1 St James’s Market, St. James’s, London SW1Y 4AH; ikoyilondon.com


A friendly BYOB in Balham, Tagine focuses on North African cuisine, served amid cosy, vibrant settings. The extensive menu features an array of mezze plates and dips, grilled meat skewers, couscous dishes, and of course plenty of the titular dish, tagine – from chicken and duck breast to sea bass, plus a vegetarian option. It’s a great spot for groups, with a special ‘Party Menu’ designed for sharing and a basement room which can be hired out for private functions.

3 Fernlea Rd, London SW12 9RT; zizoutagine.com


Amy Corbin and Patrick Williams’ family of Peckham-based South African eateries Kudu Collective has been pulling in diners since 2018. The latest addition to the gang, Kudu Grill is a love letter to the art of braai (or open coal South African barbecue) – and what a tribute it is. Discreetly housed in an old pub, Kudu Grill has a secret, underground feel about it. Candlelit marble tables, emerald velvet benches, exposed brick walls and burnished mirrors only add to the effect. If this wasn’t all sexy enough, then the sizzle of the red-hot braii and the flare of flames behind the bar is sure to get you fired up. Beef tartare comes piled high with crispy shallots and the fresh Irish oysters are dressed with tomato dashi and trout roe. But the star of the show is the fried pigs tails: bite-sized balls of crackling which arrive at your table piping hot and dripping in honey mustard glaze. The hottest mains, meanwhile, are the ones made for sharing. You won’t find better date food than the beautifully butterflied black bream, or the T-bone steeped in beer pickled onions and sweet treacle bordelaise.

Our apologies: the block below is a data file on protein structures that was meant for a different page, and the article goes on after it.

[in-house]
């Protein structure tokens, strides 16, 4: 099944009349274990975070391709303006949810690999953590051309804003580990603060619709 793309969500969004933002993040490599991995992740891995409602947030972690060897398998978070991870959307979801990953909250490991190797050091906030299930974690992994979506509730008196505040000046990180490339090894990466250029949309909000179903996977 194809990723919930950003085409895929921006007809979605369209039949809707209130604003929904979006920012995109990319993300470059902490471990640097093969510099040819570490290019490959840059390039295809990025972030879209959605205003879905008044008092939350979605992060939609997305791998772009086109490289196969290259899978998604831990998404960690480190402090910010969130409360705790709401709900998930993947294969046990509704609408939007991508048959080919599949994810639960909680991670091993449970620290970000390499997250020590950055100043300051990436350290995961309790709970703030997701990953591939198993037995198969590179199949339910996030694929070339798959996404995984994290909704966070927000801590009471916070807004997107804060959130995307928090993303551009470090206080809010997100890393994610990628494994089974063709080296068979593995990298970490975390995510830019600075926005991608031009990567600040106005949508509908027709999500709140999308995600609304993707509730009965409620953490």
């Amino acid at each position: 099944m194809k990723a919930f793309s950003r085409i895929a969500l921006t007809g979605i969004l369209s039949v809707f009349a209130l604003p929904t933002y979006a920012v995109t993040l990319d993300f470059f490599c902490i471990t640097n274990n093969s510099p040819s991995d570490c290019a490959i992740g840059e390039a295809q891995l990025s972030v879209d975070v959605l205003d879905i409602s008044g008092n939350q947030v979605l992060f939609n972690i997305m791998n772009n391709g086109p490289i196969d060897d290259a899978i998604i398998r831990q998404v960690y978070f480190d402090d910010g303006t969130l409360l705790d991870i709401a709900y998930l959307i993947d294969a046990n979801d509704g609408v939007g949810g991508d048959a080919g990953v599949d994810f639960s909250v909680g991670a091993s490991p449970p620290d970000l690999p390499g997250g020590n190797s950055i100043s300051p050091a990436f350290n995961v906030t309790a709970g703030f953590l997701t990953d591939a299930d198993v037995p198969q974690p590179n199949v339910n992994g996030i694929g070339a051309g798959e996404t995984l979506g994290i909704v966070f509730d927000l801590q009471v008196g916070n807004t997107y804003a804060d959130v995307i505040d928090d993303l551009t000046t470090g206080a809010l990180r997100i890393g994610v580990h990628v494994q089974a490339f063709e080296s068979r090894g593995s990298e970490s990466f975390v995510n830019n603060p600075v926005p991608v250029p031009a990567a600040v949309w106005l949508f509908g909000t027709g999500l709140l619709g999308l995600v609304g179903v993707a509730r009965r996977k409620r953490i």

57 Nunhead Ln, London SE15 3TR; kuducollective.com

Check out our full review here


Putting a fresh spin on fusion dining is Stork, opened a few years ago in Mayfair by young couple Michael Adjovi Kalu and Nadina Grigoras. The concept is based around the journey of the migrating stork bird, which flies from Eastern Europe to Western Africa, picking up flavours from the countries it passes – from crushed yams to tarragon. Head Chef Victor Okunowo and his team then craft these into unique dishes, such as coal roasted plantain, yam with sweet potato ketchup, and miso-glazed cod with crayfish and rainbow chard. The restaurant is well known for its weekend brunches too, which feature sharing versions of Stork’s signature dishes alongside lashings of champagne.

13-14 Cork St, London W1S 3NS; storkrestaurant.com